Just as in other contexts the option to enable "anti-aliasing" refers to whether or not the edge of the selection is made by either selecting all or none of a pixel (with no opacity variation) or selecting pixels while allowing for variation in opacity.

Let's look at an image to make that clearer.

  • On the left you can see a selection that was made while the anti-aliasing option was turned on.
  • On the right you can see a selection that was made while the anti-aliasing option was turned off.

Anti-Aliasing can give the appearance of a "smoother" selection edge but this may not always be what you want. If you try to fill an anti-aliased selection with a solid color for instance the fill might leave a slight "space" at the edges where the color starts to change. The aliased cut-out with hard edges will allow a fill to completely cover the selected or removed area all the way to the edge.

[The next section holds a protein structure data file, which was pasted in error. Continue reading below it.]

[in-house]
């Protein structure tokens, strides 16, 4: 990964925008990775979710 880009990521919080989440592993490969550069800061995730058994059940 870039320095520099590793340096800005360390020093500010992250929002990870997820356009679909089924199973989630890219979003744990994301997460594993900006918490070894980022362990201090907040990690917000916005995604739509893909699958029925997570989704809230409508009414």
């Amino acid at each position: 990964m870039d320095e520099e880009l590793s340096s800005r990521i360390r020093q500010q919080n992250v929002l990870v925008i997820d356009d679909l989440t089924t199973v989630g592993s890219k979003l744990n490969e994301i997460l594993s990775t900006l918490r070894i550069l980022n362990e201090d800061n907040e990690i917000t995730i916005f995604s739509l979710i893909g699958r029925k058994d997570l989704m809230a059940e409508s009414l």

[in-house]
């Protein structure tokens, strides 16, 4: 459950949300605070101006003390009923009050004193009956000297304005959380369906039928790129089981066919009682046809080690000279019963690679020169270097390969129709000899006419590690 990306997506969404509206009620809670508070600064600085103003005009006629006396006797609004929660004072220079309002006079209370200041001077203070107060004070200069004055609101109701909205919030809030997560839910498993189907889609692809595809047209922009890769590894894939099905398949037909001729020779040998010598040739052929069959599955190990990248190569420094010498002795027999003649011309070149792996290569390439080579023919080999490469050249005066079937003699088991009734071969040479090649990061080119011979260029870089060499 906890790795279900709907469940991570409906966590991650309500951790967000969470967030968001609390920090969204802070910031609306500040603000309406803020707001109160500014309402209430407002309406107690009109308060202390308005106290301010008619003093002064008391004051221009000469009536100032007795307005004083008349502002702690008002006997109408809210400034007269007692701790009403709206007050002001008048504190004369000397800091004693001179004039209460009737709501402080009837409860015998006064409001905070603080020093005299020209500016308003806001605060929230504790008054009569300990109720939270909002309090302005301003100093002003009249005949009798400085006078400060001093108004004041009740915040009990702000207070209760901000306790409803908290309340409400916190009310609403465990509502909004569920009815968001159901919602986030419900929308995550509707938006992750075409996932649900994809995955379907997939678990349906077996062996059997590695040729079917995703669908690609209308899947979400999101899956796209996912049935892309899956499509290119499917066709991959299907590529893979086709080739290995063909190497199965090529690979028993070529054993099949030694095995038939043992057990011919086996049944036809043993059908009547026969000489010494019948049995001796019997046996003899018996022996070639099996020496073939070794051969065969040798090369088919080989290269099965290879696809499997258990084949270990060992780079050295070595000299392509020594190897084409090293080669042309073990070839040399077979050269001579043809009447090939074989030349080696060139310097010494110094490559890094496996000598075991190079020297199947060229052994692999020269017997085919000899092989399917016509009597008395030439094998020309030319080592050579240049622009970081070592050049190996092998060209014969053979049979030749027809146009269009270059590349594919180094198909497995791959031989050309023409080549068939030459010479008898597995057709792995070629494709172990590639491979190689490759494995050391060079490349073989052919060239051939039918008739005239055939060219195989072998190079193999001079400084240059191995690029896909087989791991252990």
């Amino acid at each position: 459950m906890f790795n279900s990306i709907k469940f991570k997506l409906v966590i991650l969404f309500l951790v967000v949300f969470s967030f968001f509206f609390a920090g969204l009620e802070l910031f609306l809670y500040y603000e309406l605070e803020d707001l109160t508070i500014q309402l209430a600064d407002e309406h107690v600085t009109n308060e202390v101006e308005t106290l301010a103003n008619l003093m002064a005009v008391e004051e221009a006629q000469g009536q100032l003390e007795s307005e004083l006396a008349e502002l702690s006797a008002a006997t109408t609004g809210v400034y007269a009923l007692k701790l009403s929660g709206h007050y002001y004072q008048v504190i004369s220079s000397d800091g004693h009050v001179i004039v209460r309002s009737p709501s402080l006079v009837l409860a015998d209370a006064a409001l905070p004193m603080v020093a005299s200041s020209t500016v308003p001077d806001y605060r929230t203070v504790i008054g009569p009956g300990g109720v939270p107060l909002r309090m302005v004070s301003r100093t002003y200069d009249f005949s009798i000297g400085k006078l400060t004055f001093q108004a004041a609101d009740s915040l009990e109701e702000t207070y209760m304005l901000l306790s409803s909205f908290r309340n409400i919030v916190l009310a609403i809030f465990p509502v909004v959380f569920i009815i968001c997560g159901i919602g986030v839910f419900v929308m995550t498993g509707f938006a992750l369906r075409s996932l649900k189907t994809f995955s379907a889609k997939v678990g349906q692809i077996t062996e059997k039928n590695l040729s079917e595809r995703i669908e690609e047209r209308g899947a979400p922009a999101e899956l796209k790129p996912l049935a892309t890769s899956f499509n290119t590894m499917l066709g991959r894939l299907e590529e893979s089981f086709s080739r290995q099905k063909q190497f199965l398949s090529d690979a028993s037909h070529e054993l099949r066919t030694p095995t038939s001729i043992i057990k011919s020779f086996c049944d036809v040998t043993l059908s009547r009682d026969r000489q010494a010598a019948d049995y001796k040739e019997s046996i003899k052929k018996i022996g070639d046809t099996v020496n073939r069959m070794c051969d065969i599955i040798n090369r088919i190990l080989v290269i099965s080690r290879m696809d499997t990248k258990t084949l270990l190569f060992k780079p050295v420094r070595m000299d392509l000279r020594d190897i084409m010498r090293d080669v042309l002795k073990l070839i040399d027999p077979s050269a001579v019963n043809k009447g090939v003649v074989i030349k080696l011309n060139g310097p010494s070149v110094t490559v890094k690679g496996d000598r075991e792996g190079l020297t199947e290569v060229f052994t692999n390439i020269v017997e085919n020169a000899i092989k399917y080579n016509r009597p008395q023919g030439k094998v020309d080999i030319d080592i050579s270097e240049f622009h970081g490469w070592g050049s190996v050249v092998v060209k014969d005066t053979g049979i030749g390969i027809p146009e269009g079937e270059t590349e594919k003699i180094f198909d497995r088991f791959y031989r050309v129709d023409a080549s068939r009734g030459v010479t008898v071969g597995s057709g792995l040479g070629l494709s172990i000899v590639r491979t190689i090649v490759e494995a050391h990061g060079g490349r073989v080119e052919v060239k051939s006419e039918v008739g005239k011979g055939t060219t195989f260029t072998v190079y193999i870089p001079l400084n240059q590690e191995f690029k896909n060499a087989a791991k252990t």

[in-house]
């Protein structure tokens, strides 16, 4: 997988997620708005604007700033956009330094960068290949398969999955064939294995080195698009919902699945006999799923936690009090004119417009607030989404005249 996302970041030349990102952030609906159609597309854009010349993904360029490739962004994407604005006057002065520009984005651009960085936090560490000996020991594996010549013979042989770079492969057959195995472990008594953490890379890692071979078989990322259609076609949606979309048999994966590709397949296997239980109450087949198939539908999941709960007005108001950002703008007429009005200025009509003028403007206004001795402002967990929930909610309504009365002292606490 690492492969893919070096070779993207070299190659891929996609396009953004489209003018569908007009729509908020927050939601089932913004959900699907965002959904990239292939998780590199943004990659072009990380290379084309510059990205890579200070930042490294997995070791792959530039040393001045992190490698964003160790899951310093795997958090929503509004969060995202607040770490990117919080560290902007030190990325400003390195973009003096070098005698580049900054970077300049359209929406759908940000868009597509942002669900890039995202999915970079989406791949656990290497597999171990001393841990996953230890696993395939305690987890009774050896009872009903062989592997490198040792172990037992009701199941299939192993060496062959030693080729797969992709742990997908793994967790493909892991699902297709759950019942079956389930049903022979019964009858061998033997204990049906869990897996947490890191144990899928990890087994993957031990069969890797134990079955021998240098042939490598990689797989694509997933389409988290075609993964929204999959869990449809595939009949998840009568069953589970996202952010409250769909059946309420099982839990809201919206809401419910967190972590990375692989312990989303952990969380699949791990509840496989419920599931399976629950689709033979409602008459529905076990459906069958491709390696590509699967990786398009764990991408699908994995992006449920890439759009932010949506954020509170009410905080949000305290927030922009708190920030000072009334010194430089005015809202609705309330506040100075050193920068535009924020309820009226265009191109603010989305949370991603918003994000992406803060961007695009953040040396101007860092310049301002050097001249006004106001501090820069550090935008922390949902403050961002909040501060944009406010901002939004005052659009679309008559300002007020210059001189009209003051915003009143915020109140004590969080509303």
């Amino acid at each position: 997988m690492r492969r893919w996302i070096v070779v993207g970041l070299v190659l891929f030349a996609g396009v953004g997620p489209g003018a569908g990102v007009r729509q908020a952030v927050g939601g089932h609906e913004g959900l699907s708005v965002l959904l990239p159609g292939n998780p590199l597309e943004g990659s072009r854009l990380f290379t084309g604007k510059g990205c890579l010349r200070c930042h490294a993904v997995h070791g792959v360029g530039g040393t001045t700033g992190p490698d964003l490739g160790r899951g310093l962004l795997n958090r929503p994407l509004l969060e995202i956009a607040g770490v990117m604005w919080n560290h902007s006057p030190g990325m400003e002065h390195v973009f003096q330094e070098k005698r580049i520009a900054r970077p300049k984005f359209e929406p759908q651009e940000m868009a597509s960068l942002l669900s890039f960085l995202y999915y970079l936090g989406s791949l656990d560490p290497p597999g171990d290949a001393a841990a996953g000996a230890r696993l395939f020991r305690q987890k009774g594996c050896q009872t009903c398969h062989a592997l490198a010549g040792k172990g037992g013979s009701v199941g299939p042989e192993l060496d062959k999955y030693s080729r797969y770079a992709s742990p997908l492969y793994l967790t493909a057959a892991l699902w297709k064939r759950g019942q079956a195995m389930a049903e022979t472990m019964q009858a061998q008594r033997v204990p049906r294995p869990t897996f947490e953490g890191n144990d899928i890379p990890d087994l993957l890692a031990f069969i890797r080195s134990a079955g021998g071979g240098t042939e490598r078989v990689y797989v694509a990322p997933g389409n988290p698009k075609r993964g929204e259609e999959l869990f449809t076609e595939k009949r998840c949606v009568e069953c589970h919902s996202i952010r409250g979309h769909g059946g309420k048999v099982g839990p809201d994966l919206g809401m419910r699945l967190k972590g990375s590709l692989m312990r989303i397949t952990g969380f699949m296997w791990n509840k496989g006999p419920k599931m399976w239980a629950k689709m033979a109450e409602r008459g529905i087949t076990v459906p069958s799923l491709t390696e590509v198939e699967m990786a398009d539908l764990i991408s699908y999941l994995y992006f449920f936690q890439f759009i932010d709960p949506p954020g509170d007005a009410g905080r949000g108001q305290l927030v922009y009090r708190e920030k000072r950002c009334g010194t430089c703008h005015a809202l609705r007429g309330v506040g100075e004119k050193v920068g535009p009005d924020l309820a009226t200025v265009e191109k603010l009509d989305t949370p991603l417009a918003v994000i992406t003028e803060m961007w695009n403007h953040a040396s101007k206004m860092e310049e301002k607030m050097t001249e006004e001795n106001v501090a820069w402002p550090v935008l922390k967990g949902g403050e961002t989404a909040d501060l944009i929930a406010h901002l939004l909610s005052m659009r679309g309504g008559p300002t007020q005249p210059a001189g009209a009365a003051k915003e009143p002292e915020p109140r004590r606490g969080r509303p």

For most photo editing where you won't be editing images on a per-pixel level then you can probably leave the "anti-aliasing" option on for your selections. Conversely artists creating works from scratch will probably leave it off.

Selection Operations

As said selections should be thought of as *temporary* and therefore operations on them are fairly simple. But those simplistic operations can be extremely helpful. For instance you are not usually going to be limited to the shaped made by the basic selection tools. Most selection tools let you change their shape via combination operations or other selection refinement functions.

Addition & Subtraction

Any decent image editing program will allow you to perform selection operations such as adding to a currently existing selection or subtracting from a currently existing selection. These can change between programs (Photoshop will subtract from currently selected areas when the "ALT" key is pressed while GIMP will do so when "CTRL" is pressed) so it's actually a subject best left to the program-specific section.

Seleciton Refinement

Selection refinement is something specific to Adobe Photoshop at this point in time. See the Photoshop subsection for information on how to utilize it.